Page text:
Telstra has an app for iOS and Android that will tell you where to go to find these access points, and it even connects to the regular Telstra 24/7 app to tell you how much of your monthly cap you have left.
And once you’ve connected to one Telstra Air access point, the information is saved. The moment your device sees another Telstra Air access point, it connects again unless told otherwise, allowing you to use that Telstra Air connection around town instead of your 4G downloads, which as we’ve noted before could save some money.
But while Air presents great promise, the lack of availability for the network is what is currently holding it back.
Granted, the network is in early stages of use and roll-out, but testing it for the past week in Sydney, we found that while we were smack dab in between a bunch of the Air network points, our devices would frequently be unable to find the the Telstra Air networks to jump onto.
At one point, we even stood outside one of the converted pay phones, and yet nothing. There was no Air connection for us to connect to at that instance, even though we were so close we could have beaten the glass of the Telstra payphone window with our hands, which wouldn’t have done anything anyway except hurt us in some way.
Accessibility is the biggest problem for the service right now, and it’s not helped by wireless networks that just don’t go far enough.
The few times we were able to connect to an Air network through this test, our speeds were very much in the realms of being connected at home, with ADSL2 speeds dependent on how close we were to the access point.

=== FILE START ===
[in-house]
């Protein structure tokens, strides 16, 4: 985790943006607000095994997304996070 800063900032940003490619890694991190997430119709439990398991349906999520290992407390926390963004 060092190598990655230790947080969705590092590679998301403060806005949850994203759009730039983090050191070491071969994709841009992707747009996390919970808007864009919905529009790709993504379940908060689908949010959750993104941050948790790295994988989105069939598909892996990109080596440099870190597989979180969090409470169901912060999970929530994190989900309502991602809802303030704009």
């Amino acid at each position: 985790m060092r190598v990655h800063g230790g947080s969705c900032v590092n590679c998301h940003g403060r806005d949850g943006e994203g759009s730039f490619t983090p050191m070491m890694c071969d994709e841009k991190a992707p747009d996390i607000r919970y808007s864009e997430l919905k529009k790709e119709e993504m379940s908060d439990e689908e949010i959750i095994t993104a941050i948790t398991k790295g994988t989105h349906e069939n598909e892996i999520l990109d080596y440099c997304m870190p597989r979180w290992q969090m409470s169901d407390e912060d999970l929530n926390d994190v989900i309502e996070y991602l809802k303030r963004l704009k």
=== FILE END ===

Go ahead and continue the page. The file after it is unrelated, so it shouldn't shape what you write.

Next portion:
Using an iPhone, for instance, we found speeds ranged from 4Mbps to 15Mbps down, with 0.15Mbps up, not far off what we normally get at home replicated in a mobile environment. That’ll be fine if you’re just downloading websites, watching YouTube, or doing the whole social media schtick, but if you have to send photos you’ve shot on holidays, the upload speed may make a bit of a dent and force you to have a cup of coffee while you sit and wait for your device to get through it all.
Speed is one of the downsides of Telstra Air, aside for that patchy connection, because really all this service recreates is access to your Telstra account at home, and usually from whatever service is patching it through.
If you’re nearby a cable modem connection being shared as part of the system, that means you might get a little more out of Telstra Air, but that’s a big “might” because every time we tested the service, we found speeds reminiscent of ADSL, noticed thanks to the lack of available upload speed.
More than anything, we suspect Telstra Air will be better used overseas, where the Air connection should be picked up in countries like Japan, UK, Germany, and France, with the data from your home account accessible through these wireless access points relying on the Fon network.